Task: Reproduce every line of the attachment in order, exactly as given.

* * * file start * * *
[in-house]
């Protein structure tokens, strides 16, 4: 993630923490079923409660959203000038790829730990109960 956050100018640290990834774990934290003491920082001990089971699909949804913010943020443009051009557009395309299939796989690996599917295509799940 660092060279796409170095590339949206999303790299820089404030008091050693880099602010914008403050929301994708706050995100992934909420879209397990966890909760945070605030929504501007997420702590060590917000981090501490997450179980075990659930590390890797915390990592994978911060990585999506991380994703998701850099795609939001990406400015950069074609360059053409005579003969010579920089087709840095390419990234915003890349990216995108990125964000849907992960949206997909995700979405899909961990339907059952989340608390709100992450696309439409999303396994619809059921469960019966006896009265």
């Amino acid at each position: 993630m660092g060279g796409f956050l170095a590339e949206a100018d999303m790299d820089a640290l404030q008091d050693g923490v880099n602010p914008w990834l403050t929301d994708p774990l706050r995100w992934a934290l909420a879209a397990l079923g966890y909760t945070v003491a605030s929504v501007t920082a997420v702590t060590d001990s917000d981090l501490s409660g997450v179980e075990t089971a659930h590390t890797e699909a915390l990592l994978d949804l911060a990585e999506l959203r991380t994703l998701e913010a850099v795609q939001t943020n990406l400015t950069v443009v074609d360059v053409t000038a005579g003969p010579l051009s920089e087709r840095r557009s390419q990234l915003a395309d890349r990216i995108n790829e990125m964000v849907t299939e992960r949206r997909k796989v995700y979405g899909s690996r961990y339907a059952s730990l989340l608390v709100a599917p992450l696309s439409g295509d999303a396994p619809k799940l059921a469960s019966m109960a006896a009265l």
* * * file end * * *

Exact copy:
[in-house]
């Protein structure tokens, strides 16, 4: 993630923490079923409660959203000038790829730990109960 956050100018640290990834774990934290003491920082001990089971699909949804913010943020443009051009557009395309299939796989690996599917295509799940 660092060279796409170095590339949206999303790299820089404030008091050693880099602010914008403050929301994708706050995100992934909420879209397990966890909760945070605030929504501007997420702590060590917000981090501490997450179980075990659930590390890797915390990592994978911060990585999506991380994703998701850099795609939001990406400015950069074609360059053409005579003969010579920089087709840095390419990234915003890349990216995108990125964000849907992960949206997909995700979405899909961990339907059952989340608390709100992450696309439409999303396994619809059921469960019966006896009265």
């Amino acid at each position: 993630m660092g060279g796409f956050l170095a590339e949206a100018d999303m790299d820089a640290l404030q008091d050693g923490v880099n602010p914008w990834l403050t929301d994708p774990l706050r995100w992934a934290l909420a879209a397990l079923g966890y909760t945070v003491a605030s929504v501007t920082a997420v702590t060590d001990s917000d981090l501490s409660g997450v179980e075990t089971a659930h590390t890797e699909a915390l990592l994978d949804l911060a990585e999506l959203r991380t994703l998701e913010a850099v795609q939001t943020n990406l400015t950069v443009v074609d360059v053409t000038a005579g003969p010579l051009s920089e087709r840095r557009s390419q990234l915003a395309d890349r990216i995108n790829e990125m964000v849907t299939e992960r949206r997909k796989v995700y979405g899909s690996r961990y339907a059952s730990l989340l608390v709100a599917p992450l696309s439409g295509d999303a396994p619809k799940l059921a469960s019966m109960a006896a009265l």